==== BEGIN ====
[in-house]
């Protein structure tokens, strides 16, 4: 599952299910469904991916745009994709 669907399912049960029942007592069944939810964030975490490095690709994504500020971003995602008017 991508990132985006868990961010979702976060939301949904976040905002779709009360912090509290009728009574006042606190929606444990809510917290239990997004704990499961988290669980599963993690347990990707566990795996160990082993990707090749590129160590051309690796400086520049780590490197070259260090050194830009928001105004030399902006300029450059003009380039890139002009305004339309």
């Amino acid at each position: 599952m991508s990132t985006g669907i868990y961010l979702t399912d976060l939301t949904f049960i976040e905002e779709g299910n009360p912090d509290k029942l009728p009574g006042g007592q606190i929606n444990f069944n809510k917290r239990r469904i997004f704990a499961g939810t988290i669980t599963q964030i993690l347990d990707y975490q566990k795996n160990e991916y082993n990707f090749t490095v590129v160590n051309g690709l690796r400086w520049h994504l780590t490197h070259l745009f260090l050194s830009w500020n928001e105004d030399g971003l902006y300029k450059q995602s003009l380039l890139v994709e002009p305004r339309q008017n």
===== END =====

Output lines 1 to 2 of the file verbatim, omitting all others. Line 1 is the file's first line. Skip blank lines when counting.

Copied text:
[in-house]
């Protein structure tokens, strides 16, 4: 599952299910469904991916745009994709 669907399912049960029942007592069944939810964030975490490095690709994504500020971003995602008017 991508990132985006868990961010979702976060939301949904976040905002779709009360912090509290009728009574006042606190929606444990809510917290239990997004704990499961988290669980599963993690347990990707566990795996160990082993990707090749590129160590051309690796400086520049780590490197070259260090050194830009928001105004030399902006300029450059003009380039890139002009305004339309």